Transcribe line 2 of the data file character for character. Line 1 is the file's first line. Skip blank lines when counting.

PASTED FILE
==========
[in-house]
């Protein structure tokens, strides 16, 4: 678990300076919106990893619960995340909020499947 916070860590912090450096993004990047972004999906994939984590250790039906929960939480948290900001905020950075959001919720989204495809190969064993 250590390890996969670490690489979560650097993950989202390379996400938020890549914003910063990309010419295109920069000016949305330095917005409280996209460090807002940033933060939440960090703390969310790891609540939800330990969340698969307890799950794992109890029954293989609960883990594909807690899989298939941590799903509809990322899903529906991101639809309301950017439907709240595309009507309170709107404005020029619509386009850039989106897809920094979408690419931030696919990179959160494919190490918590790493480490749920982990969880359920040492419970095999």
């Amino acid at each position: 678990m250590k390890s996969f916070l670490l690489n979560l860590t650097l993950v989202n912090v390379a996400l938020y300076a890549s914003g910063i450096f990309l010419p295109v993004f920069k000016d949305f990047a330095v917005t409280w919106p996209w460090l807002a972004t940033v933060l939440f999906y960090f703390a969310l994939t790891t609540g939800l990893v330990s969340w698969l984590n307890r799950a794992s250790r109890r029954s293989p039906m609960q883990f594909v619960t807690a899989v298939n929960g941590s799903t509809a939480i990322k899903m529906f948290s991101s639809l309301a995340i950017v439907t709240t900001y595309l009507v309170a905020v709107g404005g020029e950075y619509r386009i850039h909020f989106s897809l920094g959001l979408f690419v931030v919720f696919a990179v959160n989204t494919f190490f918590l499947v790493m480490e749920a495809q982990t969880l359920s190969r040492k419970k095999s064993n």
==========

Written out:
């Protein structure tokens, strides 16, 4: 678990300076919106990893619960995340909020499947 916070860590912090450096993004990047972004999906994939984590250790039906929960939480948290900001905020950075959001919720989204495809190969064993 250590390890996969670490690489979560650097993950989202390379996400938020890549914003910063990309010419295109920069000016949305330095917005409280996209460090807002940033933060939440960090703390969310790891609540939800330990969340698969307890799950794992109890029954293989609960883990594909807690899989298939941590799903509809990322899903529906991101639809309301950017439907709240595309009507309170709107404005020029619509386009850039989106897809920094979408690419931030696919990179959160494919190490918590790493480490749920982990969880359920040492419970095999």